Copyright © 2011 by John Fotheringham. For more tips, tools, and tech for Mastering ANY Language, go to LanguageMastery.com
To do lists seem like a good idea in theory, but they have one major disadvantage: there is an infinite number of potential to do items. With this in mind, Timothy Ferriss, best-selling author of The 4-Hour Workweek (and a speaker of 6 languages), recommends “not to lists” instead. Since they isolate a finite set of behaviors that are getting between you and your goals, they are far more effective than traditional to do lists. This tool applies perfectly to language learning, where most learners waste a lot of time on ineffective methods and bad materials.
Here now are my top ten NOT to do’s for effective language learning:
1. Do NOT spend more than 5% of your study time on grammar, translation, vocabulary lists or any other overt information about the language.
Languages are acquired, not learned. And acquisition by its very definition happens subconsciously over time given proper input. Which leads us to number 2.
2. Do NOT spend time on materials that are too difficult or don’t interest you.
Motivation is one of the greatest keys to success in foreign language learning, and motivation’s favorite fuel is interest. There is a wealth of free language learning content available today; you need simply look.
3. Do NOT study in long, infrequent sessions.
Behind motivation, consistency is the most important factor in language learning. If you are strapped for time (and who isn’t?), it is far better to study a little bit everyday than doing marathon study sessions a few times a month. For example, if you only have 2 hours free per week to commit to language studies, it is far better to do 20 minutes per day, 6 days a week than doing the whole 2 hours on one day.
4. Do NOT worry about speaking too soon.
Although oral fluency is certainly the goal of most language learners, it takes the brain some time to assimilate enough input to be able to produce meaningful output. Babies listen actively to the language around them for up to 2 years before uttering a single meaningful word. Adults can get to the output stage much earlier if they follow the advice on this site, but they should not force themselves (or let themselves be forced) to speak before they are ready. This is perhaps the single greatest problem with formal language instruction: students are expected to speak long before they are ready, creating a great deal of anxiety and diminishing the student’s motivation and interest.
5. Do NOT memorize vocabulary out of context.
To have any chance of retaining or using new words, they must be heard or read (preferably the former) many, many times within a meaningful situation. “Narrow reading” is a good way to increase the repetition of key words in a meaningful way.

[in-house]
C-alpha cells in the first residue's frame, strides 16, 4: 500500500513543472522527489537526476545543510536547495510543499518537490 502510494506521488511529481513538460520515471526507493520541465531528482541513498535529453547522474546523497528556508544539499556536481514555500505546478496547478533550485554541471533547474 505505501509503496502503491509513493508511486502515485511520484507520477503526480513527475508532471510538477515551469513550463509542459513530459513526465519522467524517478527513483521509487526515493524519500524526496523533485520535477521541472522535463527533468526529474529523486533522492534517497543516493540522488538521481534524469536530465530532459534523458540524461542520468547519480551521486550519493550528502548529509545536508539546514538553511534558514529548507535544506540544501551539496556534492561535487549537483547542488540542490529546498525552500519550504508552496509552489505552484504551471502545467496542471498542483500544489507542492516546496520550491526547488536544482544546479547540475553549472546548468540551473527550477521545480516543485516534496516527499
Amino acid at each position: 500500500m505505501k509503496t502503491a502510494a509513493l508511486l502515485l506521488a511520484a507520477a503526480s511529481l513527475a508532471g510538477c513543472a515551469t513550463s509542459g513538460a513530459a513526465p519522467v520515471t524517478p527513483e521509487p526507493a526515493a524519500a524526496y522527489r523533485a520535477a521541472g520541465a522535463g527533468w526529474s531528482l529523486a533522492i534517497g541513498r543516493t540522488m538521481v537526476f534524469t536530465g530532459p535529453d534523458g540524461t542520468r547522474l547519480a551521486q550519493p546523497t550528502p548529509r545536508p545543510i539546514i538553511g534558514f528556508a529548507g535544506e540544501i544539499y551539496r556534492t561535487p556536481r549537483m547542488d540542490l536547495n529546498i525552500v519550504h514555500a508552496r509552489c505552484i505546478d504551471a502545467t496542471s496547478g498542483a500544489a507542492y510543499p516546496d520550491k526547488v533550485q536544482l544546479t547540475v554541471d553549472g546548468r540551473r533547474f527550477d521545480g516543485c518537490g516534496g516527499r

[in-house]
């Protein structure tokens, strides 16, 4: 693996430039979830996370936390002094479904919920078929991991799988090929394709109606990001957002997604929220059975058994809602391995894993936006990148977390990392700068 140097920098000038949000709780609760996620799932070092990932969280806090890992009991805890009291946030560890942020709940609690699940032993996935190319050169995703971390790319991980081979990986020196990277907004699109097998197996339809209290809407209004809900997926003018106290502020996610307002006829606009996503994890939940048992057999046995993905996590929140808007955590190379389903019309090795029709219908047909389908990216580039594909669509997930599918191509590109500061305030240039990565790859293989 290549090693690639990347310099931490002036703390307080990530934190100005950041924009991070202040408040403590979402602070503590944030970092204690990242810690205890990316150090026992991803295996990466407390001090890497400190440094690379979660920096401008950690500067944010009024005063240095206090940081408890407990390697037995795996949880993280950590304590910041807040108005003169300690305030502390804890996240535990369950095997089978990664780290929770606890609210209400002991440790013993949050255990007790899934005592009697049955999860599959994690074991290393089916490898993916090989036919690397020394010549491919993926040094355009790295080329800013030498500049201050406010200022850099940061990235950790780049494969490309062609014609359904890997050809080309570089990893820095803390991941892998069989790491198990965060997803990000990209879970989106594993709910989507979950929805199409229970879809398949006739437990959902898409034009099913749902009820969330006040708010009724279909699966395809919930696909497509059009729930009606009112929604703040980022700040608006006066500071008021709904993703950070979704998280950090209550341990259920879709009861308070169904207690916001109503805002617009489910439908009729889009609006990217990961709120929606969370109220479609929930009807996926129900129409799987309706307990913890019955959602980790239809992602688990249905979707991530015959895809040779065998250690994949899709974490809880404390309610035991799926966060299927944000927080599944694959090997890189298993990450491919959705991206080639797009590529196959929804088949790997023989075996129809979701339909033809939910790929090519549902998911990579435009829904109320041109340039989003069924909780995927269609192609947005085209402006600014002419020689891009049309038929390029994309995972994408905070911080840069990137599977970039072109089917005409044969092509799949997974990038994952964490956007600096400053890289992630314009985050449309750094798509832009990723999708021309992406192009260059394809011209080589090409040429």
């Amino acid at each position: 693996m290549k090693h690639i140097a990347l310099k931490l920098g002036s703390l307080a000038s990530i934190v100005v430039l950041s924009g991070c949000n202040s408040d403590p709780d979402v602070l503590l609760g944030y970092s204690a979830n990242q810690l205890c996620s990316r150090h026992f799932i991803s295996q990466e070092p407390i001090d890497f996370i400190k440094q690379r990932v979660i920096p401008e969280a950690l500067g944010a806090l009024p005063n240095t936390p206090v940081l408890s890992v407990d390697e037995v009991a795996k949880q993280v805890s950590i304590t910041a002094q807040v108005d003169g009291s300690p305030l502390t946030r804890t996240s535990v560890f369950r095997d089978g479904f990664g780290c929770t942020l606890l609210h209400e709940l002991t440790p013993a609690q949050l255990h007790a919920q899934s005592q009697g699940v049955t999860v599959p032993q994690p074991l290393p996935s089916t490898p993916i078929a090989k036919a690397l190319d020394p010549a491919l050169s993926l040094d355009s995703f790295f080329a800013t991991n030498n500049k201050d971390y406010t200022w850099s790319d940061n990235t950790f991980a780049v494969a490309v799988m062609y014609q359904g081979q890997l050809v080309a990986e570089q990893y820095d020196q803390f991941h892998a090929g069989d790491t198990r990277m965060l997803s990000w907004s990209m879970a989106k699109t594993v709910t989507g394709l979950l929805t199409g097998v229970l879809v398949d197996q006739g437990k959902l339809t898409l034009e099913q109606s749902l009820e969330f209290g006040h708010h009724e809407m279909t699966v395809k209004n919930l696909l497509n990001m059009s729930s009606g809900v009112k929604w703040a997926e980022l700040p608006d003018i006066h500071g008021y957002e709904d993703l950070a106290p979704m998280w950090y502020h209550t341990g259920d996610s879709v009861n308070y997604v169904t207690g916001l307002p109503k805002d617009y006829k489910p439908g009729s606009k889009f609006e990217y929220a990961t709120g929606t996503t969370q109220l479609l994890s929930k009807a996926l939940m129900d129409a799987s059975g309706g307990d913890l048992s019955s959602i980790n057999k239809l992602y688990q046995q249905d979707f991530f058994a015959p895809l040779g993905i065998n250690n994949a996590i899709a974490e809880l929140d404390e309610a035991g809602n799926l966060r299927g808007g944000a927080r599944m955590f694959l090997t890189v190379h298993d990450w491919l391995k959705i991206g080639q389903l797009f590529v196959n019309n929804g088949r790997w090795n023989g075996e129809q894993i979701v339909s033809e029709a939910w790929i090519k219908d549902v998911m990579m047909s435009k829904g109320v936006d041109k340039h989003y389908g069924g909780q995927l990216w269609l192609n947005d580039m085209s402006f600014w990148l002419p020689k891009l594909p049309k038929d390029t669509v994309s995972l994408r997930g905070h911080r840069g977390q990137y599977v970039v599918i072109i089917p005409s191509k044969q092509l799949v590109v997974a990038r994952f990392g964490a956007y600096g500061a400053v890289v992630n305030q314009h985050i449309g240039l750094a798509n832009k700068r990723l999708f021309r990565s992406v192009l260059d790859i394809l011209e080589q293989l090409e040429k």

6. Do NOT try to learn new words, alphabets, ideographic characters or spelling using “rote” memory.
We have 5 senses at our disposal: use them! Integrate taste, touch, smell, sound and movement as much as possible. Use “imaginative memory” to visualize connections, stories, objects, etc. The crazier the story, the easier it will be to imprint in long term memory.
7. Do NOT overly rely on the written word.
Whenever possible, try to listen to a piece first before reading it. This trains you to rely on your ears first, and better follows the natural order of acquisition (remember: you learned to speak your first language long before you learned to read it!)
8. Do NOT look up words before making at least one full pass through each reading or listening material (or each section for longer pieces).
Only once you have gone through once or even twice, then go back and look up words you don’t know. When you don’t interrupt the “semantic flow,” it’s easier to get a feel for the big picture. And this prevents us word-nerds from getting lost in unrelated vocabulary and new linguistic connections.
9. Do NOT let the “affective filter” put a damper on your language learning.
The affective filter is a fancy word for a simple and intuitive concept: your emotions and psychological state significantly affect your performance in a foreign language (or any skill-based act for that matter.) If you are nervous, angry, hungry, tired, or preoccupied with the fight you had last night with your significant other, your ability to speak well in a foreign language will go down faster than the current stock market. On the other hand, I am sure you have noticed that a few brewskies can significantly improve your ability to converse in a foreign tongue. Why? Because booze (like meditation, exercise, and experience) helps lower inhibitions and boost social skills like verbal communication. If your teacher makes you feel nervous or stupid, fire their ass. If your language partner does not see the logic in your incorrect, but nevertheless intelligent errors, replace them. You will never make any real progress if you are afraid to speak and are not free to make all the wonderfully logical—albeit incorrect—utterances that define both infant and adult language acquisition.
10. Do NOT forget to have some fun!
Language learning takes time, but it needn’t be difficult. If you follow the tips listed above and throughout the site, and approach language learning with a smile instead of a grimace, you too WILL succeed!